The energy bill passed by the U.S. House of Representatives in June involves a national cap-and-trade system for most of the economy. It aims to reduce U.S. GHG emissions to 83 percent of their 2005 levels (about their 1990 levels) by 2020 and to less than 20 percent of their 1990 levels by 2050. It's a good start, but it needs to be strengthened in the Senate.
Important features of a good Senate bill include:
• U.S. leadership in reducing per capita GHG emissions.
• Greater incentives to improve energy efficiency (including clean transportation) and to replace fossil fuels by renewable energy sources -- fewer free emission allowances for polluters. • Dealing with the oldest and dirtiest coal plants. • Supporting education and job training for the new green energy economy.
• Working with developing countries to reduce their emissions and adapt to climate changes that cannot be avoided.
• Boldly reducing U.S. GHG emissions is essential if we are to convince other big emitters like China to reduce theirs. Our per capita emissions are among the highest in the world -- over four times those of China and about twice those of most other industrialized countries. Getting back to 1990 in 2020 won't do it.
A recent study by the American Council for an Energy Efficient Economy shows that we could get half of the emission reductions we need by using energy more efficiently. The rest can come from replacing fossil fuels by renewable energy sources. Here in Delaware, our largest and least expensive renewable resource is offshore wind. Let's get going to develop it fully and create jobs right here in Delaware.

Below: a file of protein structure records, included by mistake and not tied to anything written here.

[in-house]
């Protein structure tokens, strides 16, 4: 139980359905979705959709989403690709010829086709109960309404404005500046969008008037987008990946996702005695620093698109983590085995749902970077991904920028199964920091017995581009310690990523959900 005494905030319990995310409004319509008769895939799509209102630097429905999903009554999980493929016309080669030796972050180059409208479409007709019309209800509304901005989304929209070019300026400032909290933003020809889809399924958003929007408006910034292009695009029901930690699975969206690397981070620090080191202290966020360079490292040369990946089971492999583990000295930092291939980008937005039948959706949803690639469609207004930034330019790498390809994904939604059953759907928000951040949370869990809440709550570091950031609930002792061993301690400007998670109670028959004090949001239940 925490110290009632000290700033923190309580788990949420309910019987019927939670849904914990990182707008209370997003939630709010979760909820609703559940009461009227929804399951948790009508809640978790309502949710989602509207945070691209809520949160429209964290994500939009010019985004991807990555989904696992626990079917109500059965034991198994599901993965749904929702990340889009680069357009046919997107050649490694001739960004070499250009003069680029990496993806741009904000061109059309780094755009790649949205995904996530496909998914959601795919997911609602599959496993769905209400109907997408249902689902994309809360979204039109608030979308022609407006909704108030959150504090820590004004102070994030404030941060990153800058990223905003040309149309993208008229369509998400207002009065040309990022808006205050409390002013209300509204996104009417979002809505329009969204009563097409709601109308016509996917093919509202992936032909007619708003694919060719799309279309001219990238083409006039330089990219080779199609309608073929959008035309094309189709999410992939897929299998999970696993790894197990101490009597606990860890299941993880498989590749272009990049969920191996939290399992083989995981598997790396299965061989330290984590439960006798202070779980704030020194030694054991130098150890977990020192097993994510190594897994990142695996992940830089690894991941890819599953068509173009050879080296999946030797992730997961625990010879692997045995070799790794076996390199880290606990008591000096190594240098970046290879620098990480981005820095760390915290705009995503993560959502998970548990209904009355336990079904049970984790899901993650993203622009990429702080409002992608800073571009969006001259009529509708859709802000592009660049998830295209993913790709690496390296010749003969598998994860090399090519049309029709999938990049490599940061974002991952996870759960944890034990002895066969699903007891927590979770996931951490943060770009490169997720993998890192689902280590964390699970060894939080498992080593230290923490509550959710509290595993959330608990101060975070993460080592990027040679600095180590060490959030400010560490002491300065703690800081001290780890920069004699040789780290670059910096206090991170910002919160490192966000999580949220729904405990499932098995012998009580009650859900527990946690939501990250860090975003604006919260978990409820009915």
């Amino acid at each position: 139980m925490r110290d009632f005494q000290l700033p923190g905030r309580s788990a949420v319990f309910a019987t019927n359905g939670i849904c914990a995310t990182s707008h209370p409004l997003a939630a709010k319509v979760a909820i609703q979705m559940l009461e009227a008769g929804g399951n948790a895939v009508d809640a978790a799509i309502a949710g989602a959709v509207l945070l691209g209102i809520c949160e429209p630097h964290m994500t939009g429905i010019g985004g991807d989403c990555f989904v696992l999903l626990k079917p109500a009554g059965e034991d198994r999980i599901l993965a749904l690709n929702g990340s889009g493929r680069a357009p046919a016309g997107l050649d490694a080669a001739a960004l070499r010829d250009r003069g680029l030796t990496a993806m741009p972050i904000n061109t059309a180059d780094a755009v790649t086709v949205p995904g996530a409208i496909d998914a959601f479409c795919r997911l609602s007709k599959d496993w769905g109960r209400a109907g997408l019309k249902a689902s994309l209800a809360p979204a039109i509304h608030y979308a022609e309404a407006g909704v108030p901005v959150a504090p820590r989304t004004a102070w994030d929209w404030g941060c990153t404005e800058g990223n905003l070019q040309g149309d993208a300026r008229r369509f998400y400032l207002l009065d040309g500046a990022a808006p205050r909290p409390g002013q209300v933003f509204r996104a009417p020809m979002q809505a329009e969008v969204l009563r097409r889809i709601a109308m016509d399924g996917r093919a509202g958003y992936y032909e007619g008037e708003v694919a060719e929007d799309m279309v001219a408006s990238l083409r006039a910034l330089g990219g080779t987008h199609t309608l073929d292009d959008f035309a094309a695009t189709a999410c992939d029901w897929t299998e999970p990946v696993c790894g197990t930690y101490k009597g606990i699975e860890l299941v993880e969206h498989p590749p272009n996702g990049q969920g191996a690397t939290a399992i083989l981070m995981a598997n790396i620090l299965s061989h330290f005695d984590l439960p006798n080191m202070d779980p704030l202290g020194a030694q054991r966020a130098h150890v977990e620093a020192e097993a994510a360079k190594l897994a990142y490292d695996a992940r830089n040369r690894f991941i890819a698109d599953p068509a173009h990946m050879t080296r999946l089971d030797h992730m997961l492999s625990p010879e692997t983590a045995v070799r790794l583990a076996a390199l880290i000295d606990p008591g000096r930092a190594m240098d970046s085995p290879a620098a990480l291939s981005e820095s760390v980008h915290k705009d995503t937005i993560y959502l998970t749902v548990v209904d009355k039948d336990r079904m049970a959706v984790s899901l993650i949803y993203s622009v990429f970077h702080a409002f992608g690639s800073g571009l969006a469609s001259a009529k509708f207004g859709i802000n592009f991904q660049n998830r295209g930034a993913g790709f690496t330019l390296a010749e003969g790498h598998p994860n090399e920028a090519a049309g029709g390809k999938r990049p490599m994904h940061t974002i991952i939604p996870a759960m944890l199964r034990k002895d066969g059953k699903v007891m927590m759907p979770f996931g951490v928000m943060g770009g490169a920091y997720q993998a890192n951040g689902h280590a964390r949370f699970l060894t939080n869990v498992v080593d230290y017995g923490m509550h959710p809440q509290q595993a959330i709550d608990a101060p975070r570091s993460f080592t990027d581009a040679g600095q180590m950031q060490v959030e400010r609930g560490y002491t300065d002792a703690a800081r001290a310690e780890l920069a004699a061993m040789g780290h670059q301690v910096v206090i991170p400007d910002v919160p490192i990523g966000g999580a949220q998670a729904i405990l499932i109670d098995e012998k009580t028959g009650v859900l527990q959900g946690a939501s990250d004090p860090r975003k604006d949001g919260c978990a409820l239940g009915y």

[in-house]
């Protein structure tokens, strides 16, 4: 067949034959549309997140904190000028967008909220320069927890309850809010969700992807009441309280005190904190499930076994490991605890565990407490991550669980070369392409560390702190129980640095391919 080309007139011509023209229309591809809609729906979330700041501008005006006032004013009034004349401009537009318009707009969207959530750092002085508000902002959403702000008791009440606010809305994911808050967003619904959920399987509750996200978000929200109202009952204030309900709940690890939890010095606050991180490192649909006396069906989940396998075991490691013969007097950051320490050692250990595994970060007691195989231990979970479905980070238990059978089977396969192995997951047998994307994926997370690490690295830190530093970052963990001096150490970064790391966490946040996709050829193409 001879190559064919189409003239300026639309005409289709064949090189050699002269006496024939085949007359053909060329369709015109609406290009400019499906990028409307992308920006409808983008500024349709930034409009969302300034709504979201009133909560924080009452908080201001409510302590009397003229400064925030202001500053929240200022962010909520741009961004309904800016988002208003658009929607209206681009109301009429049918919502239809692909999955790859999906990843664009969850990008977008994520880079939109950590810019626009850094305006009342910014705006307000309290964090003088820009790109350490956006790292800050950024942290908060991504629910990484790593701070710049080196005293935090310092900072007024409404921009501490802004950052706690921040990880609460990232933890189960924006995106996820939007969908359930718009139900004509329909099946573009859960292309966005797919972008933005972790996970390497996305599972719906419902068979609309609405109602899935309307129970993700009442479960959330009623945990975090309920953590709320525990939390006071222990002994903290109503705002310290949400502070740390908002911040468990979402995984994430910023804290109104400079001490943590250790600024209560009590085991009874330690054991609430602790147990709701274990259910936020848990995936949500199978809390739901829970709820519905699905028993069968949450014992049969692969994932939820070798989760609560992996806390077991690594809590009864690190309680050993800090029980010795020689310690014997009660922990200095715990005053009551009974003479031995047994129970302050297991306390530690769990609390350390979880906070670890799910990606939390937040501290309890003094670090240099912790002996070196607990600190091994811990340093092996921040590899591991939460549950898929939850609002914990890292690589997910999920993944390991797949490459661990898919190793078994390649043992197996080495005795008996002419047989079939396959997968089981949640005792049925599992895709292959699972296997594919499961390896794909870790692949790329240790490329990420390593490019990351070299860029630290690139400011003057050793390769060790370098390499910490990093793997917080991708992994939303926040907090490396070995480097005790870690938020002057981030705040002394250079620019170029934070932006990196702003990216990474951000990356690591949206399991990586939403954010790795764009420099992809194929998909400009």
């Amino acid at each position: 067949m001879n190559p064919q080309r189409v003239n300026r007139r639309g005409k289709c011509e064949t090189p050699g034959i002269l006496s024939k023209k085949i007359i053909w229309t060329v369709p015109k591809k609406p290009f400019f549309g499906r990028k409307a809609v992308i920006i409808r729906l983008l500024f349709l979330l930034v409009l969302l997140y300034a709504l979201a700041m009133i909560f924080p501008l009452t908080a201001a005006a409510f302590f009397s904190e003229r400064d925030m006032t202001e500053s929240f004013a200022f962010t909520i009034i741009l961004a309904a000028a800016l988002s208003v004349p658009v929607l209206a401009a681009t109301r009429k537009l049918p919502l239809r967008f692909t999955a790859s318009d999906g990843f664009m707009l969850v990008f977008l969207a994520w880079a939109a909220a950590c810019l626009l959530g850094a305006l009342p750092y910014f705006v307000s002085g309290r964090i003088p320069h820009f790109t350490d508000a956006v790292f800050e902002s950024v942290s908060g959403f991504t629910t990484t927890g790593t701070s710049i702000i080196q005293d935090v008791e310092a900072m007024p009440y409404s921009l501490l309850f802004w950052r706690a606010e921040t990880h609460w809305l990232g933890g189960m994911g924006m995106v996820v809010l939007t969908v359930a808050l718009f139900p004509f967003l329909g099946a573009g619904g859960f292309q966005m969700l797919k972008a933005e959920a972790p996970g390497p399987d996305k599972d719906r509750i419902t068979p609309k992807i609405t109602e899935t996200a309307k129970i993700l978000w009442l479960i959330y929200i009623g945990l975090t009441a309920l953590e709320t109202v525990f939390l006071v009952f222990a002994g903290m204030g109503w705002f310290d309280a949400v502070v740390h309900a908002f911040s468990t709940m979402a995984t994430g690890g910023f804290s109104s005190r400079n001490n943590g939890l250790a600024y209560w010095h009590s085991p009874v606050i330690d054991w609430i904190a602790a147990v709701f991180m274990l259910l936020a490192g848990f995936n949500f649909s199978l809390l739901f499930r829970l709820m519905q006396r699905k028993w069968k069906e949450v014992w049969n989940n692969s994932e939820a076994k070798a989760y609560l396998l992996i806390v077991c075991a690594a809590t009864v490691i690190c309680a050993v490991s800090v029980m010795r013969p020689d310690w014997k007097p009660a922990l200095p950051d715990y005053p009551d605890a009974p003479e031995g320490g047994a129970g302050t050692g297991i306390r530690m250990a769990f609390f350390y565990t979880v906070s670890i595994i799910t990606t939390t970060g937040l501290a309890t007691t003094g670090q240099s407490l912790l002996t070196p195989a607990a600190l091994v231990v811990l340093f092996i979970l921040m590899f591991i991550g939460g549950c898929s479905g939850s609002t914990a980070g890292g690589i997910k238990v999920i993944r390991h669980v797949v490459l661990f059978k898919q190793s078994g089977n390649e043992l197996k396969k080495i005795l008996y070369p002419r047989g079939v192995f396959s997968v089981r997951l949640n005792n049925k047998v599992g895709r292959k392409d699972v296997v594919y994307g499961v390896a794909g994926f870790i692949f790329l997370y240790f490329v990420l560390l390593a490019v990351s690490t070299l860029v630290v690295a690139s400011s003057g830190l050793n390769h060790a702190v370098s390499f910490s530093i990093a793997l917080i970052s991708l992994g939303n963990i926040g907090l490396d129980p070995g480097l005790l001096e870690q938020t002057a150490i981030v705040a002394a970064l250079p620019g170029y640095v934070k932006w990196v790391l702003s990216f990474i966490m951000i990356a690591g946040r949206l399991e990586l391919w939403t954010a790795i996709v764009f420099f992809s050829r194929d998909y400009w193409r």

Chad Tolman, who holds a doctorate in physical chemistry, has been studying and teaching about energy and climate change for more than 20 years. He is the Energy Chair of the Delaware Chapter of the Sierra Club and serves on the LWV US Climate Change Task Force.


Anonymous Anonymous said...

That's fine if you hate ecomic growth.

Waxman Markey to crush Delaware business and reduce working Delawareans to penury.

I thought you would know about this with your MBA and all.

3:43 PM, September 09, 2009  
Blogger Tom Noyes said...

I have looked at the numbers you linked to.

Here's what I wrote in the Guardian earlier this summer: "Opponents reached these conclusions by exaggerating the downside and ignoring the upside altogether."

A week ago, I noted that one study estimated the cost to Delaware households to be $3.20 a month.

Another study by Environment Northeast projects that Waxman-Markey would generate $627 million in energy efficiency investment in Delaware, return $1.882 billion in savings and create 5,585 jobs in the process.

7:05 AM, September 10, 2009  
Anonymous Anonymous said...

I was directed to the numbers from a non-partisan Delaware think tank, so they must be true.

10:21 PM, September 10, 2009